Extensive evidence demonstrates the effectiveness of various tobacco control policies in reducing tobacco use.21–25 In many jurisdictions, local tobacco control policies are stronger and/or more comprehensive than state policies. Therefore, accurately assessing local policies (in addition to state policies) is necessary to estimate associations between policies and tobacco use behaviour.2

    This secondary data analysis protocol uses tobacco control legislative data from the Americans for Non-smokers’ Rights Foundation’s US Tobacco Control Laws Database, a standardised system and national collection of local ordinances and board of health regulations containing provisions on clean indoor air, restrictions on youth access to tobacco, tobacco sales and distribution restrictions, tobacco advertising and promotion restrictions, tobacco excise taxes and conditional use permits (http://www.no-smoke.org/goingsmokefree.php?id=519). Navigating the database requires the use of English, knowledge of the database, analytical expertise and a computer with internet access.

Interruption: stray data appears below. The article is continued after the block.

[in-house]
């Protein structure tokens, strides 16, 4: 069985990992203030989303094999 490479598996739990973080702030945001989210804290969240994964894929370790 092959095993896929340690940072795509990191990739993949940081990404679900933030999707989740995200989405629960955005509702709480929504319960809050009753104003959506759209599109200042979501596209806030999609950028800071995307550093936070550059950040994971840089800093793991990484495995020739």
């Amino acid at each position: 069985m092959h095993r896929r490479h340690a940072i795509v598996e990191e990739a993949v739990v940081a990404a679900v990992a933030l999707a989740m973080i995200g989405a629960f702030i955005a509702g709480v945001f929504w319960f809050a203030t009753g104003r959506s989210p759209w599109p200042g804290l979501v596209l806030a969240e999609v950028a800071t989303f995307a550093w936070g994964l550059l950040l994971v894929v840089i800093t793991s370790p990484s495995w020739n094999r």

Media use (PhenX id=750701)

    Media use provides opportunities to be exposed to protobacco and/or antitobacco messages. This self-report protocol uses two questions from the Truth Initiative’s TLC Study (Truth Initiative, 2014) (items 510 and 520) to assess the average amount of time spent using different media tools and viewing various social media sites. The first item asks the respondent to provide the durations (hours and minutes) of watching television or other video sources; using a desktop or laptop to spend time online, playing games or watching videos and using a smartphone or tablet to use apps, play games or watch television. The second item assesses the amount of time per day spent on social media websites on a five-point scale ranging from ‘none’ to ‘6 or more hours’. The items are intended for use with both youth and adults and are available in both English and Spanish.